## Feynman’s Puzzle

### June 12, 2009

Since there is no remainder, and it’s easier to work with multiplication than division, we restate the problem: determine *bAc* × *deAf* subject to various constraints.

We begin by establishing variables for *A*, *b*, *c*, *d*, *e* and *f*, ensuring that *A* is different from the others, and calculating *bAc* × *deAf*. The product must be a seven-digit number, and the fifth digit (fourth counting from zero) must be *A*. The first line of the division shows that *d* × *bAc* must be *AA* modulo 100, and the second line of the division shows that *e* × *bAc* must be *A* modulo 10. Finally, from the third line of the division we know that *A* × *bAc* is a four-digit number, and its second digit is *A*. Here is the first attempt at a solution:

`> (list-of (list (list b a c) (list d e a f))`

; initialize digits

(a range 10) (b range 1 10) (c range 10)

(d range 1 10) (e range 10) (f range 10)

; A differs from the other digits

(not (= a b)) (not (= a c)) (not (= a d))

(not (= a e)) (not (= a f))

; calculate the two numbers

(n1 is (+ (* b 100) (* a 10) c))

(n2 is (+ (* d 1000) (* e 100) (* a 10) f))

; answer must be seven digits

(< 999999 (* n1 n2) 10000000)

; fifth digit of answer must be A

(= (list-ref (digits (* n1 n2)) 4) a)

; d * bAc must be AA modulo 100

(= (modulo (* d n1) 100) (+ (* a 10) a))

; e * bAc must be A modulo 10

(= (modulo (* e n1) 10) a)

; A * bAc must be four digits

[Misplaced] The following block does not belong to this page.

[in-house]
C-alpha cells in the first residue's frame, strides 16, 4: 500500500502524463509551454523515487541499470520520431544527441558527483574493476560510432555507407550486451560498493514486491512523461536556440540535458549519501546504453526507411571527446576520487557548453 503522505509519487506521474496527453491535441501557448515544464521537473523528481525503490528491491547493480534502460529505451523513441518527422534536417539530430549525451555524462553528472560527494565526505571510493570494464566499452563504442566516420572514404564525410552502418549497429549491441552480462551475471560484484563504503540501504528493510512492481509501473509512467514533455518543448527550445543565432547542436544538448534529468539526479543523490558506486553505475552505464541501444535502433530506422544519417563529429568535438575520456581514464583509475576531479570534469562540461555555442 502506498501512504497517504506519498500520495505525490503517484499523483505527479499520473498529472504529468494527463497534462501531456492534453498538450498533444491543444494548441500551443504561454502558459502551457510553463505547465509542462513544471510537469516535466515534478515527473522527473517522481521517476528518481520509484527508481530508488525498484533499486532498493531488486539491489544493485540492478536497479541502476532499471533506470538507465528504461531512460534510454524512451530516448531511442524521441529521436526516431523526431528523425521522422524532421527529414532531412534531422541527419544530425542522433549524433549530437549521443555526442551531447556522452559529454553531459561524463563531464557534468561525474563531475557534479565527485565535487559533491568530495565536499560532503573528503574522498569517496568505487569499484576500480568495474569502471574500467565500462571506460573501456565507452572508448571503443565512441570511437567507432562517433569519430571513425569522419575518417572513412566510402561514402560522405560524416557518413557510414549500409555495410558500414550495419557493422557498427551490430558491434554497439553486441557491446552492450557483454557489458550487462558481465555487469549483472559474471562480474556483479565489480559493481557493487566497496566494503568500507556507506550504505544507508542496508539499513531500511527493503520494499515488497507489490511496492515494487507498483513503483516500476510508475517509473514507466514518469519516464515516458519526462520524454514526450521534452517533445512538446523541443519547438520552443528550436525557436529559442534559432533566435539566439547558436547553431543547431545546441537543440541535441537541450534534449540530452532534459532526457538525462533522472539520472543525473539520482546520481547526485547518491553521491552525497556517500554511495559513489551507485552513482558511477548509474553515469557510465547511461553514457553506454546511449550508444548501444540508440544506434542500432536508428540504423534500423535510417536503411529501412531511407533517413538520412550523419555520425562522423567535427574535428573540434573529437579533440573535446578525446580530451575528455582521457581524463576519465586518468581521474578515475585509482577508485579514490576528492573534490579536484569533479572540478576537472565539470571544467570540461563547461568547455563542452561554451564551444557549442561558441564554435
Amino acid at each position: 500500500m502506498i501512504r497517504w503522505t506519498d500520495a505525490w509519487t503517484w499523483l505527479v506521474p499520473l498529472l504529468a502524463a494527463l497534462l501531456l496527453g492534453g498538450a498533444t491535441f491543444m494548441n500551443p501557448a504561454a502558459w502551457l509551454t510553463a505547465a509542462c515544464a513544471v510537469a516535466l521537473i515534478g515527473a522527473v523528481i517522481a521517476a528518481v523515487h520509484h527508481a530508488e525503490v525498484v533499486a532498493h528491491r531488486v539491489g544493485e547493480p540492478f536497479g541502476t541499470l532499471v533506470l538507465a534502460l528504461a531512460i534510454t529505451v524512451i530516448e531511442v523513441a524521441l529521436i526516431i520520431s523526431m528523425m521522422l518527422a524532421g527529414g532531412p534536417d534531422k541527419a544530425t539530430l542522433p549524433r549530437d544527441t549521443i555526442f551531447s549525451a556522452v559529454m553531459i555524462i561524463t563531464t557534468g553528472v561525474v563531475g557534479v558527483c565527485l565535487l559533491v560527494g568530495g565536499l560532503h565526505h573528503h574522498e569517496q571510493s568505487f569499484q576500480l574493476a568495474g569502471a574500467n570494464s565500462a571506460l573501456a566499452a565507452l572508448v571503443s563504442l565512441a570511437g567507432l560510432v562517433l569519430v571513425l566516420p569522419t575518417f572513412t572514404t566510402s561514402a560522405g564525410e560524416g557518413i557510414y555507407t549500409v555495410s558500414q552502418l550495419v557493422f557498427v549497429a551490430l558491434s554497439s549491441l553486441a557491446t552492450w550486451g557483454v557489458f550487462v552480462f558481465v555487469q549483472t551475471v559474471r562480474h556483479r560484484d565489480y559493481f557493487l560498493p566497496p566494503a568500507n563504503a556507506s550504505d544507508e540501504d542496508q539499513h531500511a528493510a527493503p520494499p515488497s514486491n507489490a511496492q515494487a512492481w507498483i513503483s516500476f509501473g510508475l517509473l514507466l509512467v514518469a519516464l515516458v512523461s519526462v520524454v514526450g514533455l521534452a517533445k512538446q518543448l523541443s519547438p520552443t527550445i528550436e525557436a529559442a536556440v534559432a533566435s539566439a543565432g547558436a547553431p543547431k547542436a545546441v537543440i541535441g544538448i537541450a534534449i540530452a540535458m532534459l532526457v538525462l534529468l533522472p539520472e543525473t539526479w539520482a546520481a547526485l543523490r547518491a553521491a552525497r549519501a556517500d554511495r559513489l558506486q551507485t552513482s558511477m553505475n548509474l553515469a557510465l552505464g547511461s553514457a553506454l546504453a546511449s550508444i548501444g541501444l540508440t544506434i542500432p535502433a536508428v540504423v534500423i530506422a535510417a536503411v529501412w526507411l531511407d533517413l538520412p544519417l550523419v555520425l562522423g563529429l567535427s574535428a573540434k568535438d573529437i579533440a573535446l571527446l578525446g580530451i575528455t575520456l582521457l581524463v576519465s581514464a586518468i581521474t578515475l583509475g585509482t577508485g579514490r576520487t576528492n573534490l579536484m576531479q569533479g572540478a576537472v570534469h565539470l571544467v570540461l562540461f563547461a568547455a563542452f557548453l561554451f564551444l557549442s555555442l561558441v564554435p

(< 999 (* a n1))

; second digit of A * bAc must be A

(= (list-ref (digits (* a n1)) 1) a))

(((4 3 7) (9 9 3 9)) ((4 8 4) (7 2 8 9)) ((4 8 4) (7 7 8 9)))

So there are three possibilities, and we have to do some more work. We know that *e* must be less than *d*, since *e* × *bAc* is a three-digit number but *d* × *bAc* is a four-digit number:

`> (list-of (list (list b a c) (list d e a f))`

; initialize digits

(a range 10) (b range 1 10) (c range 10)

(d range 1 10) (e range 10) (f range 10)

; A differs from the other digits

(not (= a b)) (not (= a c)) (not (= a d))

(not (= a e)) (not (= a f))

; calculate the two numbers

(n1 is (+ (* b 100) (* a 10) c))

(n2 is (+ (* d 1000) (* e 100) (* a 10) f))

; answer must be seven digits

(< 999999 (* n1 n2) 10000000)

; fifth digit of answer must be A

(= (list-ref (digits (* n1 n2)) 4) a)

; d * bAc must be AA modulo 100

(= (modulo (* d n1) 100) (+ (* a 10) a))

; e * bAc must be A modulo 10

(= (modulo (* e n1) 10) a)

; A * bAc must be four digits

(< 999 (* a n1))

; second digit of A * bAc must be A

(= (list-ref (digits (* a n1)) 1) a)

; e must be less than d

(< e d))

(((4 8 4) (7 2 8 9)))

This solution uses list comprehensions and the `digits`

function from the Standard Prelude. The completed long division looks like this:

` 7 2 8 9`

- - - - - - - -

4 8 4 ) 3 5 2 7 8 7 6

3 3 8 8

- - - -

1 3 9 8

9 6 8

- - - -

4 3 0 7

3 8 7 2

- - - -

4 3 5 6

4 3 5 6

- - - -

0

This puzzle appeared on Reddit a few weeks ago. Keith Lofstrom tells the story of this puzzle and gives a manual solution at http://wiki.keithl.com/index.cgi?FeynmanPuzzle. You can run the solution given above at http://programmingpraxis.codepad.org/50ygwf6g.

What a fun puzzle!

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My Haskell solution (see http://bonsaicode.wordpress.com/2009/06/12/programming-praxis-feynman%E2%80%99s-puzzle/ for a version with comments):

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